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Literary Border-Crossings in Iran

July/August 2003

Crisscrossing the boundaries of literature, theater, and film, Iranian writers draw on a rich cultural heritage and volatile present. Playwrights Bijan Mofid and Bahram Beyzaii dramatize the fall of Mossadeq and the death of Sindbad the Sailor. Tirdad Zolghadr returns to Tehran in a brilliant blend of fiction and autobiography. Behnam Dayani relates a relic of an abusive past to the “MacGuffin” of Hitchcock’s Psycho. Kader Abdollah explores the meaning of language in a folkloric tale and a piercing interview with Frits Abrahams, while Firouz Nadji-Ghazvini captures the desolation of an addict in war-torn Tehran. In addition to her luminous translations, Zara Houshmand introduces us to poet Ahmad Shamlou and to the roots of Iranian theater. Finally, Salar Abdoh discusses the style and substance of Iranian film as seen at home and abroad.

From “The Moon and the Leopard”
By Bijan Mofid
Why should I give up the light that I’ve held?
Translated from Persian by Zara Houshmand
From “The Eighth Voyage of Sindbad”
By Bahram Beyzaii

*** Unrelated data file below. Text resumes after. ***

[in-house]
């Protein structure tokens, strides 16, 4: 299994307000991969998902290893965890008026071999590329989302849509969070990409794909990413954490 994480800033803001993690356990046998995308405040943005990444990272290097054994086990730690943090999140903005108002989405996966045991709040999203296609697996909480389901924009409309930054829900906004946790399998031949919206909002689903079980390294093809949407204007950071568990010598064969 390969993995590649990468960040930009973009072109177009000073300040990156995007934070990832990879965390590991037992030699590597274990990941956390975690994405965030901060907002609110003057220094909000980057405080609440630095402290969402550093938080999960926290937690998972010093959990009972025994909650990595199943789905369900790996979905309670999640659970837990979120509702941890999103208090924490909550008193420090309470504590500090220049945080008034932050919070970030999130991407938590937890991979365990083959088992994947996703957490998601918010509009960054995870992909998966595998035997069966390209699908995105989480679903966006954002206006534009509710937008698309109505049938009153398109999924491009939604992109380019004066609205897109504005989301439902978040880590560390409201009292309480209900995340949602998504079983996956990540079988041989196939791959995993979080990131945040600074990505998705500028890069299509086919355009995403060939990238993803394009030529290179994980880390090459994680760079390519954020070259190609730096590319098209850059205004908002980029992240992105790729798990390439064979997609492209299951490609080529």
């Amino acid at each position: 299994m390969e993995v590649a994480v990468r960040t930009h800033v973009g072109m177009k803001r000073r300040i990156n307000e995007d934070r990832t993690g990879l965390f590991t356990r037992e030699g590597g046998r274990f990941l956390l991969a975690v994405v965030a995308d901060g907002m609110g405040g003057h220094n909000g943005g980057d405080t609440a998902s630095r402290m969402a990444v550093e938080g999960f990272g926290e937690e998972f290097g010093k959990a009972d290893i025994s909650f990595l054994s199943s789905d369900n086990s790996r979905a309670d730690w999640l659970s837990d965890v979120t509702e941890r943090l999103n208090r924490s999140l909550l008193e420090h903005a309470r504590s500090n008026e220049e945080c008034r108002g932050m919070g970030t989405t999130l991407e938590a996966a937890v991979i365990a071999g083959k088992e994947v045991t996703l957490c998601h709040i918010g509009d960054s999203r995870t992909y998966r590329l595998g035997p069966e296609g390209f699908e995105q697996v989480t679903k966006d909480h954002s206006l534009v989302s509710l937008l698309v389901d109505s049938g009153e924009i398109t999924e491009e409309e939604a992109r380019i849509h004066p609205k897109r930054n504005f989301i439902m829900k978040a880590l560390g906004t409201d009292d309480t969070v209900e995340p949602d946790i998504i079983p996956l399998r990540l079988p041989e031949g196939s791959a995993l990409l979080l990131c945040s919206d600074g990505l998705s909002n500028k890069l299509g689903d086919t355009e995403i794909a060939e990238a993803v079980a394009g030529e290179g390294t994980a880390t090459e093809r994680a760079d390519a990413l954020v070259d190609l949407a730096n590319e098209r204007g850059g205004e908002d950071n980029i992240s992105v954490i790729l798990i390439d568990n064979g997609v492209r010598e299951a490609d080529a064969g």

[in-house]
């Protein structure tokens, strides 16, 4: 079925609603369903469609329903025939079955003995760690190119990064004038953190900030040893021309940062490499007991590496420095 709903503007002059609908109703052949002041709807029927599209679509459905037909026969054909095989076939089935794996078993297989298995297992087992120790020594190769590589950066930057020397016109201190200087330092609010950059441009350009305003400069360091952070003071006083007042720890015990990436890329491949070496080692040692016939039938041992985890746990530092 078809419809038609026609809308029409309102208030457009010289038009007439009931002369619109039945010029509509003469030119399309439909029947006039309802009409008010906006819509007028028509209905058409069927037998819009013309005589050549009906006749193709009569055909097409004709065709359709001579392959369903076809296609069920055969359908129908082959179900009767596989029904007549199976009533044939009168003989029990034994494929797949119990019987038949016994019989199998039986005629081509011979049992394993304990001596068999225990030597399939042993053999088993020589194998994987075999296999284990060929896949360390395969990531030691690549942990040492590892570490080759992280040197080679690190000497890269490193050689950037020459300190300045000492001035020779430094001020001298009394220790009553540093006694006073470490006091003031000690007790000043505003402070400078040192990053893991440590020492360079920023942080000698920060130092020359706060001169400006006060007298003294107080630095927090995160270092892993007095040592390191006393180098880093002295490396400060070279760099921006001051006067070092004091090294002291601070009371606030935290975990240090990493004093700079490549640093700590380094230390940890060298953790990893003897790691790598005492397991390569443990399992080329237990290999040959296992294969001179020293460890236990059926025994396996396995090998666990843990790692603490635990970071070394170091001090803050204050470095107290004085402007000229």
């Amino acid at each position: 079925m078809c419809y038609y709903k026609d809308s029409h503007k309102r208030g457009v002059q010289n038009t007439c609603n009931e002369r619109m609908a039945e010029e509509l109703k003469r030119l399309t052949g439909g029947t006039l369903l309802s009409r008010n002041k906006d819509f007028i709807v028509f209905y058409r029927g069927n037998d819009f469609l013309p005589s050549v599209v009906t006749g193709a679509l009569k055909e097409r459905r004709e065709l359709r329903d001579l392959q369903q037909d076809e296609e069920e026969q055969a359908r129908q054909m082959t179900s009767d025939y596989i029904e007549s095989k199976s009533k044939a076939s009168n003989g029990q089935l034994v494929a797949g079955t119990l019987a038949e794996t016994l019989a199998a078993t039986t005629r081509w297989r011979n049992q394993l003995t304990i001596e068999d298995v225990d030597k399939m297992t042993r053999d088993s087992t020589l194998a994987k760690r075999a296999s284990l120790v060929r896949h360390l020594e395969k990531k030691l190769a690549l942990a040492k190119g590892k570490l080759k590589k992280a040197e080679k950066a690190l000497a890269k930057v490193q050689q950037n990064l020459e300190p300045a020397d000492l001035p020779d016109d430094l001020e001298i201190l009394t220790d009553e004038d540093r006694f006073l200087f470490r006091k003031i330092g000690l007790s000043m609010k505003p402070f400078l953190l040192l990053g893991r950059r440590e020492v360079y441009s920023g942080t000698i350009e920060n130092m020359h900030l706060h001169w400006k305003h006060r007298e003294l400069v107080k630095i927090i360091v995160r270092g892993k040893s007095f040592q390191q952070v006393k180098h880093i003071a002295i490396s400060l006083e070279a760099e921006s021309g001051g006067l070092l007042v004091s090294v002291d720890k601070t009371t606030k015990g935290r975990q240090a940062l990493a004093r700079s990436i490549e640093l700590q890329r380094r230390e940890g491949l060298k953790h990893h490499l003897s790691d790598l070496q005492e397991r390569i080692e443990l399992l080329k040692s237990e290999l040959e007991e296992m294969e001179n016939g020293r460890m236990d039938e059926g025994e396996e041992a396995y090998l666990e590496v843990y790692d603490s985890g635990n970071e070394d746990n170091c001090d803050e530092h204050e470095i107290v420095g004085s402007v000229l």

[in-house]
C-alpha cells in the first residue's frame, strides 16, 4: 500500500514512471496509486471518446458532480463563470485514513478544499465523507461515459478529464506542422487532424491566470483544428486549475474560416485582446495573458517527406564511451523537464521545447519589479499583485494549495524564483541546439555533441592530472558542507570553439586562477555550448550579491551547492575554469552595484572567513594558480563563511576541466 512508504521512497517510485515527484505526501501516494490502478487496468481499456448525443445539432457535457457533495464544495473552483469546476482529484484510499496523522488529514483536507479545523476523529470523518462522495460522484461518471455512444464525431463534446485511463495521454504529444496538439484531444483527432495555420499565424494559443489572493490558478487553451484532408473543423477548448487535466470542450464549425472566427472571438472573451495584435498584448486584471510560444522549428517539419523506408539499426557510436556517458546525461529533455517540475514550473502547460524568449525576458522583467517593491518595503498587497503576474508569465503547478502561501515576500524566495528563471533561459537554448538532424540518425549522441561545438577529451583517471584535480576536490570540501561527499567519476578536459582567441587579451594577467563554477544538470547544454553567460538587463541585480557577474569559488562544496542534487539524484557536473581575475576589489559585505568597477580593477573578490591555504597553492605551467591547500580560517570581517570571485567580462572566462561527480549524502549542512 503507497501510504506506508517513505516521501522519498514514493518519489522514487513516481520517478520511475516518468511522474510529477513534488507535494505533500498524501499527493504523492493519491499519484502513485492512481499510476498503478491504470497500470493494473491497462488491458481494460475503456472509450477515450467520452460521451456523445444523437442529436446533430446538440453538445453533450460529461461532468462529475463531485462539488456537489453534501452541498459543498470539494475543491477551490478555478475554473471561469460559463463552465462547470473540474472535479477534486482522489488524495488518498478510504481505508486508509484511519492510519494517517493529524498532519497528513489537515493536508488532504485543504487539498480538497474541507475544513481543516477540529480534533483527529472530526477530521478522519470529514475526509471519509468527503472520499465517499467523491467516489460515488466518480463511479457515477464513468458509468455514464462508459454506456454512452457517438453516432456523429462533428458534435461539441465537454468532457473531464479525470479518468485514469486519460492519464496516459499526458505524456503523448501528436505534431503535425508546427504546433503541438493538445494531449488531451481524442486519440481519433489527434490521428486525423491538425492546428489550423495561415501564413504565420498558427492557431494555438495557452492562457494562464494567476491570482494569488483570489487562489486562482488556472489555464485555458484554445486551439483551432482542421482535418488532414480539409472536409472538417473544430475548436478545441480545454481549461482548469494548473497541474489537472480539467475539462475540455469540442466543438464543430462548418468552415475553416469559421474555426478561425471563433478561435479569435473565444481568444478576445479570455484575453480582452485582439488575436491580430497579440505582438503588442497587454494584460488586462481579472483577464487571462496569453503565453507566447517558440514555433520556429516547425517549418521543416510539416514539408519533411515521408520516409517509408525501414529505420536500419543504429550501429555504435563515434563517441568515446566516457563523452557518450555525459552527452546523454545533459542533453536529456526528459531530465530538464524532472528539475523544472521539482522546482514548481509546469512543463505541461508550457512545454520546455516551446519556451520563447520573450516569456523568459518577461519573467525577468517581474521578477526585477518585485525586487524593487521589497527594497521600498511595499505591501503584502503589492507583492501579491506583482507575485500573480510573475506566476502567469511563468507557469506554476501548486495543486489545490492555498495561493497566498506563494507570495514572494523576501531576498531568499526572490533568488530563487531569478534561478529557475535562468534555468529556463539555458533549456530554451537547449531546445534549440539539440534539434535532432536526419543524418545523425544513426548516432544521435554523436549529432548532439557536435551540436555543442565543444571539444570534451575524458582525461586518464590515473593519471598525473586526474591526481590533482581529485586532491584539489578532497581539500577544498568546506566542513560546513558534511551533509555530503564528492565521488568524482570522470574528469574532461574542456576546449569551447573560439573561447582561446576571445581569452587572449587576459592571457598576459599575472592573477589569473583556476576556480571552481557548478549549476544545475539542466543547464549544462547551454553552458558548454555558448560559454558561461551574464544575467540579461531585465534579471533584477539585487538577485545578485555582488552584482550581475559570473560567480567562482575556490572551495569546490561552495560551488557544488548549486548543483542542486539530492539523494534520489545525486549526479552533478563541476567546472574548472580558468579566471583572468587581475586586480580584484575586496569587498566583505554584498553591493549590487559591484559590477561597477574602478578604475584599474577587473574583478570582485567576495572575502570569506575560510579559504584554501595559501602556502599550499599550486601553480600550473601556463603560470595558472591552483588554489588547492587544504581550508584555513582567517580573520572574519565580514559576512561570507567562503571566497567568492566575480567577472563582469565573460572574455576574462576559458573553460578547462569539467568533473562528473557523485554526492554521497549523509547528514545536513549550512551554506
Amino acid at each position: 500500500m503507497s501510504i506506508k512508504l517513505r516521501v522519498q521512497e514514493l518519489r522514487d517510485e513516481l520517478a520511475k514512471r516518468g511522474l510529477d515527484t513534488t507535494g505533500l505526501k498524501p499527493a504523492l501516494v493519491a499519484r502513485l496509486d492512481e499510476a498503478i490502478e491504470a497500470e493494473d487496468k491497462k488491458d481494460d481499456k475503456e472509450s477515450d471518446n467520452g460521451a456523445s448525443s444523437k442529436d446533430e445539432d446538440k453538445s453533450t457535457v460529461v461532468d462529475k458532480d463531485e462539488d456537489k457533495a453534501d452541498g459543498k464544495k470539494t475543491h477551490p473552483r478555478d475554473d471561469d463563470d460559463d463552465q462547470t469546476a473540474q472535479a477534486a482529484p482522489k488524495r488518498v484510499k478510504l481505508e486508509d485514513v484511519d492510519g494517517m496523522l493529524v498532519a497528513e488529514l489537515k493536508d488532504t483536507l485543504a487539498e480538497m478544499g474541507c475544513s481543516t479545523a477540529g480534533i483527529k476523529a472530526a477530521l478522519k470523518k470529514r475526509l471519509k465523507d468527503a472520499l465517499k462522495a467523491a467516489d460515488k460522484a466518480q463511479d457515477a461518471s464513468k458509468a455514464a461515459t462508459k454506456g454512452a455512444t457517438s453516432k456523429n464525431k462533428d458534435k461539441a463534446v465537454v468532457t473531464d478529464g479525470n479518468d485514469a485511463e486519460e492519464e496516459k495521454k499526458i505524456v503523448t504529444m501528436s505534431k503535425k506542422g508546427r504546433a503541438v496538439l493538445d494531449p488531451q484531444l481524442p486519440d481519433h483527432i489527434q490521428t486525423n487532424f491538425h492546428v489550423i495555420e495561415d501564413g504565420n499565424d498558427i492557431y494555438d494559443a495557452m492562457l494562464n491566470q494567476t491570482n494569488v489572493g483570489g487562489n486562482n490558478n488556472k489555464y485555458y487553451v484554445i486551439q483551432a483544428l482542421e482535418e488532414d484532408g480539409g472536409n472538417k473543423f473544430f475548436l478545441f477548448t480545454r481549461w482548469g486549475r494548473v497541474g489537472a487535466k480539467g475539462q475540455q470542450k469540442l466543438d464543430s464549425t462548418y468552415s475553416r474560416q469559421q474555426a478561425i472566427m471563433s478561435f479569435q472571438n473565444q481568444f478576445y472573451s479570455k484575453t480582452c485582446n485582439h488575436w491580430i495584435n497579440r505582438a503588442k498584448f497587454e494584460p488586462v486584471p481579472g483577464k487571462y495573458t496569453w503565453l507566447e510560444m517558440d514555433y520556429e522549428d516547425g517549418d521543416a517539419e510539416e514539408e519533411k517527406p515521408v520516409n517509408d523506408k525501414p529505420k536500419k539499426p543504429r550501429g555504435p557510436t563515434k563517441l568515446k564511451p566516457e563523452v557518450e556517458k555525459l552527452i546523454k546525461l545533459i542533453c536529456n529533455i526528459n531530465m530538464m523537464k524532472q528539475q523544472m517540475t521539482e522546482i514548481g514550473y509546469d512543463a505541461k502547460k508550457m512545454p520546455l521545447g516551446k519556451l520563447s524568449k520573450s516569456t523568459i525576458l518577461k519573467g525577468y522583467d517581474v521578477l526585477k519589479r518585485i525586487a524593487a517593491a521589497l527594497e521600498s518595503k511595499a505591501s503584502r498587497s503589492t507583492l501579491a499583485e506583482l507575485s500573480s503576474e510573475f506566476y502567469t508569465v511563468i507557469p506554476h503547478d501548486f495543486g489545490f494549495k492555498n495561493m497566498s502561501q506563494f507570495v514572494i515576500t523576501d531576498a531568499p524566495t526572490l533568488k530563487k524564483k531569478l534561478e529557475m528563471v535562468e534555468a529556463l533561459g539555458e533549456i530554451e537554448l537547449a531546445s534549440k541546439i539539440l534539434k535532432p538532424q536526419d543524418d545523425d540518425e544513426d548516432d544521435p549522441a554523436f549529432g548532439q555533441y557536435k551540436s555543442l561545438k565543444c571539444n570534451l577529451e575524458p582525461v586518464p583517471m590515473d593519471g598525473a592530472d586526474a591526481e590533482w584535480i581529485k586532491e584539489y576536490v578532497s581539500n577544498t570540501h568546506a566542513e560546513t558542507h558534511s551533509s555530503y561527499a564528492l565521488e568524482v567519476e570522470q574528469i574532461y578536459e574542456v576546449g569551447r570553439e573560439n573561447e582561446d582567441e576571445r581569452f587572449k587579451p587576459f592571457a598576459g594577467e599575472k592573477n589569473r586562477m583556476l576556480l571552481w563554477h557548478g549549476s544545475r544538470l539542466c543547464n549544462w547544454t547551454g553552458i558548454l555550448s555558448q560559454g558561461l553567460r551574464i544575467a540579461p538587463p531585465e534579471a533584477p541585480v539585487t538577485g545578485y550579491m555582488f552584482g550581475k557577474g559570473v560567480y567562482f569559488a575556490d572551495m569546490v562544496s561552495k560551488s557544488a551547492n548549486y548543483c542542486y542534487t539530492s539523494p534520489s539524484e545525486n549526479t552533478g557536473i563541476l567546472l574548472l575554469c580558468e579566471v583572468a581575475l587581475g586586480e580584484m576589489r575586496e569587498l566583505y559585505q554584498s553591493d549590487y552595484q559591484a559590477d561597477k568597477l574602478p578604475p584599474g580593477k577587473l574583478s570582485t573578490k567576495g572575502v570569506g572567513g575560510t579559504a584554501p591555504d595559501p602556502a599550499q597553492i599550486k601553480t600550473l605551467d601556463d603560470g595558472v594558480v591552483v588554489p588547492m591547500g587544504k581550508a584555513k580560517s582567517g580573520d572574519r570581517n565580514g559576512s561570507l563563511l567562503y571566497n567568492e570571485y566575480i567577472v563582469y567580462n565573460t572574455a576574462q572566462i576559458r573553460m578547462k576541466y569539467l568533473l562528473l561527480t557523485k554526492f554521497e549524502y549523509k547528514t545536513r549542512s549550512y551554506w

We are going to seek happiness for you and your children. All of us! Because one hand alone is useless. Are you ready?
Translated from Persian by Zara Houshmand & Bella Warda
From “A Little Less Conversation”
By Tirdad Zolghadr
To describe Tehran would be like spelling out a frenzied, hourlong dinner table discussion to a complete newcomer.
Hitchcock and Agha Baji
By Behnam Dayani
I expect to see a person, but there is no one there. The door frame, black and empty like a grave, appears before me. Suddenly, my heart beats faster.
Translated from Persian by Nahid Mozaffari
From “Cuneiform”
By Kader Abdolah
She felt a heavy load on her shoulders. She couldn’t eat, and she began to weep.
Translated from Dutch by Sam Garrett
Freedom Can Be a Nightmare: An Interview with Kader Abdolah
By Frits Abrahams
An exile’s life is unstable. Ruled by fear, especially when you’re so deeply involved with a language.
Translated from Dutch
From “Snow over Tehran”
By Firouz Nadji-Ghazvini
“Your eyes are full of sadness, friend.”
Translated from Persian by Zara Houshmand
Iran in Theater
By Zara Houshmand
In the wake of Sept. 11, the ta’ziyeh themes—of martyrdom, doomed battle against impossible odds, and the slaughter of innocents—might be expected to offer some insight into the alien psyche of Islam.
By Ahmad Shamlou
If this is life—how pure!
Translated from Persian by Zara Houshmand
By Ahmad Shamlou
And so we repeat the round / of night and day
Translated from Persian by Zara Houshmand
A couple at the tomb of the poet Hafez.
By Adam Jones. License: CC BY 2.0.
The Fish
By Ahmad Shamlou
I think my heart has never been / like this / so warm and red.
Translated from Persian by Zara Houshmand
Iran as Cinema
By Salar Abdoh
Why are so many of us going back? More precisely, why are so many going back to make films?
Translated from Persian by Zara Houshmand